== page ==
History of Tea Consumption in the World

Healthy variants have led to a rise in tea consumption the world over. With distinct
flavours and different methods of preparations, tea has a unique history steeped in

Sanjiv Roy
Created by Sanjiv Roy Jul 28, 2020

History of Tea Consumption in the World

Tea consumption has grown in China, India, and other emerging economies. Higher
income levels and the popularity of specialty items such as herbal teas, fruit fusions, and flavoured gourmet teas are the prime reasons explaining the growth story apart from the anti-inflammatory, anti-oxidant, and weight-loss benefits that have made the tea-drinkers switch to healthier variants such as green tea. Bulk tea suppliers are set to benefit from the projected rise in the global consumption of tea in the coming decade.  
Global tea consumption  
The total tea consumption of the world stood at thirty lakh tons in 2000. In 1990, it was twenty-five lakh tons. The pattern of growth in tea consumption has remained robust over the decades. India, China, Russia, England, and Japan are the major tea-drinking nations, with higher per capita consumption of tea. Morocco, Tanzania, Egypt, New Zealand, Australia, Turkey, Qatar, and some other Middle-eastern countries have a proven taste for the beverage. 
Origin of Tea Trade 
China began trading tea with Tibet, then with the Arabs, the Turks, and the Indian
nomadic tribes in the Himalayas by the 8th century AD. Using the ‘silk road’, tea was
sent to India. The spread to the western world was gradual, reaching European soil in the 16th century, and finally spreading to Britain in the 17th century. 

To end the Chinese monopoly on the cultivation of tea, the British introduced the plant to India as the soil was ideal for large-scale production. Since then, India remains one of the largest producers of tea in the world. 

As tea spread to various parts of the world, different variations with unique flavours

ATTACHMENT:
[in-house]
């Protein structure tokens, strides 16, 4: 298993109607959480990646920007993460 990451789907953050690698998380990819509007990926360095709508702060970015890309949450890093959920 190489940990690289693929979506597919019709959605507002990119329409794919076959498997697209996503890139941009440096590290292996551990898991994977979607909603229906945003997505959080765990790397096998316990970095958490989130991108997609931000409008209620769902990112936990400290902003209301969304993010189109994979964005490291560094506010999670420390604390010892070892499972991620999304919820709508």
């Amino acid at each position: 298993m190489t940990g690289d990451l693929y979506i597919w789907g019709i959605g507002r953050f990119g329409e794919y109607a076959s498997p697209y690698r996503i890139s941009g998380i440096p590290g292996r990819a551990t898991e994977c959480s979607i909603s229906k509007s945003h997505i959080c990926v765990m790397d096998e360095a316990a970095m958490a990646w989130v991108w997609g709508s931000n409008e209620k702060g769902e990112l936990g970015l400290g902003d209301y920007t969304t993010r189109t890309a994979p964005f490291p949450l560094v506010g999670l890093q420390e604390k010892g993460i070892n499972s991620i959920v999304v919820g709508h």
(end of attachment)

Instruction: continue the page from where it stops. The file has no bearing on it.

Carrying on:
emerged. Tea boasts of a unique history strongly rooted in cultures – based on the method of preparation, flavour combinations, and the type of tea used.

Spurt in Tea production 
Bulk tea manufacturers have reasons to rejoice. The global output of green tea is
expected to increase by 7.5 percent annually to reach 3.6 million tonnes in 2027. The
production of green tea in China is expected to more than double from 1.5 million tonnes in 2017 to 3.3 million tonnes in 2027. Similarly, black tea is projected to rise by 2.2 percent annually over the next decade to reach 4.4 million tonnes in 2027, with major increases in output in China, Kenya, and Sri Lanka. 
Trendy drink for youth

Global demand for tea is also benefiting from a new clientele. Bulk teas suppliers have a wide segment of young, health-conscious, urban tea consumers generating greater demand for various tea variants. They are ready to pay a premium price for specialty teas and also curious to know more about the product they consume – its quality, origin, and contribution to sustainable development. Bulk tea manufacturers are set to cater to the young, upper-middle-class consumers who seek gourmet teas to be integrated into their lifestyles. Large tea-producing countries like China and India have emerged as the fastest-growing segment. 
Health benefits boost demand
World tea consumption has increased in the last decade. But traditional importing
European countries, except Germany, have seen a decline in consumption. In the next decade, reversal is possible with diversification into other segments such as organic and specialty teas, by promoting health and well-being benefits associated with drinking tea. The strategy of promoting health benefits to stir global demand has proved effective for other markets. Loose leaf tea witnesses new growth in the United States on account of increased awareness about health. The same story is repeated in almost every tea- drinking nation, triggering higher demand for the refreshing beverage.